from an order of the circuit court for Outagamie County, No.
2011CV434 MICHAEL W. GAGE, Judge. Affirmed.
Stark, P. J., Hruz and Seidl, JJ.
We review a decision of the circuit court declaring that
insurance policies AMCO Insurance Company issued to GLB
Acquisition, LLC (GLBA) excluded coverage to GLBA for
third-party claims brought by Keith Wochinski and several
related parties (collectively, Wochinski). The circuit court
concluded the policies' "breach of contract"
exclusions barred coverage for Wochinski's claims. We
agree that the breach of contract exclusions apply, and we
therefore affirm the order dismissing AMCO from this action.
Wochinski worked in the beverage industry, doing business as
New London Bottling Company, New London Kist Bottling
Company, and Kist Bottling Company. He manufactured and sold
specialty sodas and juices, and sold national brand beverage
products as well.
In June 2009, K-Way Systems contracted with Wochinski to
purchase his beverage distribution business. The purchase
agreement consisted of three parts: an asset purchase
agreement, a covenant not to compete, and a supply agreement.
Under the asset purchase agreement, K-Way purchased
Wochinski's customer lists, formulas, trade names,
goodwill, and other business assets. Under the covenant not
to compete, Wochinski agreed not to compete with K-Way in the
beverage distribution business for a specified period of
time. Under the supply agreement, K-Way agreed to purchase
beverage products from Wochinski to sell to its customers.
The business relationship between Wochinski and K-Way quickly
soured. According to Wochinski, K-Way ordered only a small
amount of product from him, failed to pay him for that
product, and thereafter stopped buying product from him
altogether. Wochinski asserts he sent multiple letters to
K-Way demanding payment and compliance with the supply
agreement, but K-Way did not respond. Wochinski therefore
wrote to K-Way stating he considered K-Way to be in breach of
the supply agreement, and all parts of the purchase agreement
were therefore void.
K-Way later sold its business to GLBA. Thereafter, Wochinski
began working with his son in the beverage distribution
industry. According to Wochinski, GLBA did not honor his
rescission of the purchase agreement and, instead,
"threatened and harassed [him] in an attempt to enforce
the non-compete." GLBA subsequently filed the underlying
lawsuit against Wochinski, seeking to enforce the non-compete
agreement and also alleging that Wochinski had mislabeled
products and misused trade names, resulting in unfair
competition. GLBA ultimately sold its assets to Great Lakes
Beverages, LLC, and assigned its rights in this lawsuit to
Great Lakes Beverages.
Wochinski subsequently filed a counterclaim against Great
Lakes Beverages and a third-party complaint against GLBA and
several other parties. He also moved for summary judgment on
Great Lakes Beverages' claims. The circuit court granted
Wochinski's summary judgment motion in part in January
2014. The court concluded the non-compete agreement was
unenforceable because Wochinski validly rescinded the
purchase agreement in October 2010 as a result of K-Way's
breach. However, the court determined material issues of fact
remained regarding Great Lakes Beverages' unfair
competition claim against Wochinski.
In February 2014, Wochinski filed an amended third-party
complaint, which asserted multiple claims against GLBA,
including a claim for tortious interference with contracts or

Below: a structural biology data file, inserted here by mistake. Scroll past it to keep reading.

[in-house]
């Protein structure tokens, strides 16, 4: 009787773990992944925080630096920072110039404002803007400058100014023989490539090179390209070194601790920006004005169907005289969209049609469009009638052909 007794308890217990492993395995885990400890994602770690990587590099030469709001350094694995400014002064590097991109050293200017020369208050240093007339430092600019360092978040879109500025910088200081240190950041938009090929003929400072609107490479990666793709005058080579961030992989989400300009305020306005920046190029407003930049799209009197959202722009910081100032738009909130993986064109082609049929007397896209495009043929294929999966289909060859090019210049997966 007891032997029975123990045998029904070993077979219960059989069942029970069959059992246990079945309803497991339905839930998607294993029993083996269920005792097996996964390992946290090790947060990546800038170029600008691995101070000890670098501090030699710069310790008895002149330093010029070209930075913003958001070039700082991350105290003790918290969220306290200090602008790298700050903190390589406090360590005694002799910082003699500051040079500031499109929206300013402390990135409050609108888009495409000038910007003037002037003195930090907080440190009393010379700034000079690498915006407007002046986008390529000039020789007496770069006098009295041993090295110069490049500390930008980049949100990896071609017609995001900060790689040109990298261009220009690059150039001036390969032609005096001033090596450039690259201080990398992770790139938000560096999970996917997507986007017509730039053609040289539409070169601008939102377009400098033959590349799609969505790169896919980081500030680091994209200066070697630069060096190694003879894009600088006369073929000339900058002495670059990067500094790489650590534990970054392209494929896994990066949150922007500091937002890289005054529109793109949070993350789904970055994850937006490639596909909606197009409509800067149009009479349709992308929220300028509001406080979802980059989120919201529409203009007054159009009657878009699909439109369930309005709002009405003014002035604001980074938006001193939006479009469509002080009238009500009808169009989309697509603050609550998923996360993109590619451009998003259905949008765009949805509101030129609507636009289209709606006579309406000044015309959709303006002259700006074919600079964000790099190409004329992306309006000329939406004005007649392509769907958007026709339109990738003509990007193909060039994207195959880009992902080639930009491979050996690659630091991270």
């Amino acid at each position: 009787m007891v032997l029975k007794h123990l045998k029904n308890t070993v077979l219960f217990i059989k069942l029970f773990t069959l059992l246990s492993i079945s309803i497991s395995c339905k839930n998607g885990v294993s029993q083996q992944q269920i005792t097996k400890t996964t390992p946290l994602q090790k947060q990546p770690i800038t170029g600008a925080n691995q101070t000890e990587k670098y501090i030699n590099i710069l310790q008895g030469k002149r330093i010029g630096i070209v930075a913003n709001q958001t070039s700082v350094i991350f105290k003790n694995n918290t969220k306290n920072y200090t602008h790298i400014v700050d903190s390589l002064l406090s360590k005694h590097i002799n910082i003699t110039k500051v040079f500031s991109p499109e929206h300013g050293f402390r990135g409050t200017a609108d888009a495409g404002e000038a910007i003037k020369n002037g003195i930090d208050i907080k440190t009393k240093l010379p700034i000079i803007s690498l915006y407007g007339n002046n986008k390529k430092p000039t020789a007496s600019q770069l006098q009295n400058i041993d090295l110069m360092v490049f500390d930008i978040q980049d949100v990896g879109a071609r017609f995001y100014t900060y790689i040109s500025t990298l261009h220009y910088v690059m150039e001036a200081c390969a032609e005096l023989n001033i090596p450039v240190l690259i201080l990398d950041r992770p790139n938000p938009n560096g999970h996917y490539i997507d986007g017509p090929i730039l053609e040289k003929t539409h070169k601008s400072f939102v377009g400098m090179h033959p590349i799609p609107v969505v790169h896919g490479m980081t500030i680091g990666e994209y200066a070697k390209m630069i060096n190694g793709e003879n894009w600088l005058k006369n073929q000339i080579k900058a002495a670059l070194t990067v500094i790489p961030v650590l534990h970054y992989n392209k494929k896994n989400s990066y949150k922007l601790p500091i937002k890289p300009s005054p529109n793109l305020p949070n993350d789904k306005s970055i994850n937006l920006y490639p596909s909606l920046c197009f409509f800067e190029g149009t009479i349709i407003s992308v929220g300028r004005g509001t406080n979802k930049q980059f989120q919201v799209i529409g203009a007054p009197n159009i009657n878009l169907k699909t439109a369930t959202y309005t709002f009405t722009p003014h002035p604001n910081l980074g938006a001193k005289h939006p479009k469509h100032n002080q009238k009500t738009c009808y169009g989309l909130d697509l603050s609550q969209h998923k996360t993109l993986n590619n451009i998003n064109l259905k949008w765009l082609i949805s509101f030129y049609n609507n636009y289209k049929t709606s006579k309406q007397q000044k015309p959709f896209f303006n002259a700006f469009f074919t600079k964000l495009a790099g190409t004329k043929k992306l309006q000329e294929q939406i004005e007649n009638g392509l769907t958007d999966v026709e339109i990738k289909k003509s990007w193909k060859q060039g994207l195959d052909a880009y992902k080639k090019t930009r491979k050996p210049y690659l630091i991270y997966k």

prospective contracts. The tortious interference claim
alleged that GLBA and other third-party defendants
"intentionally interfered with Wochinski's actual
and prospective contractual relationships" by
"harassing and threatening Wochinski and other actions
to enforce a non-compete they knew or should have known was
rescinded and by telling actual and prospective customers
that the non-compete was in effect when it was not."
AMCO had issued to GLBA a "Premier Businessowners
Policy" and a commercial umbrella liability policy that
were in effect from September 17, 2010, to September 17,
2011. In March 2014, GLBA's insurance agent
faxed a copy of Wochinski's amended third-party complaint
to AMCO, along with a letter stating, "I am not sure
that the contractual arrangements that the client may or may
not have taken part in are a covered peril in the policy. I
am sending this information to you so that you may review and
respond to the client." AMCO responded on April 18,
2014, stating, "[I]t is AMCO's position that it does
not owe [GLBA] a defense against, or indemnification for, the
claims asserted in the" amended third-party complaint.
In the meantime, Pekin Insurance Company and Erie Insurance
Exchange, both of which insured Great Lakes Beverages during
the relevant time period, intervened in this lawsuit and
moved for declaratory/summary judgment that their policies
did not provide coverage for Wochinski's claims against
Great Lakes Beverages. On January 13, 2015, the circuit court
held that the Pekin and Erie policies provided potential
coverage for Wochinski's tortious interference claim
against Great Lakes Beverages, but not for his other claims.
The court further held that, because Wochinski had alleged
one potentially covered claim, Pekin and Erie were
"obligated to defend the entire action."
GLBA provided AMCO with a copy of the circuit court's
January 13, 2015 decision. On January 29, 2015, AMCO wrote
GLBA's attorney indicating AMCO would provide a defense
for GLBA, subject to a reservation of rights, and would pay
GLBA's defense costs dating back to March 25, 2014. On
the same date, AMCO moved to intervene in this lawsuit,
seeking an adjudication of its coverage obligations. The
circuit court granted AMCO's motion, and AMCO then moved
for declaratory/summary judgment on the coverage issue,
arguing: (1) its policies did not provide an initial grant of
coverage for Wochinski's claims against GLBA; and (2)
even if the ...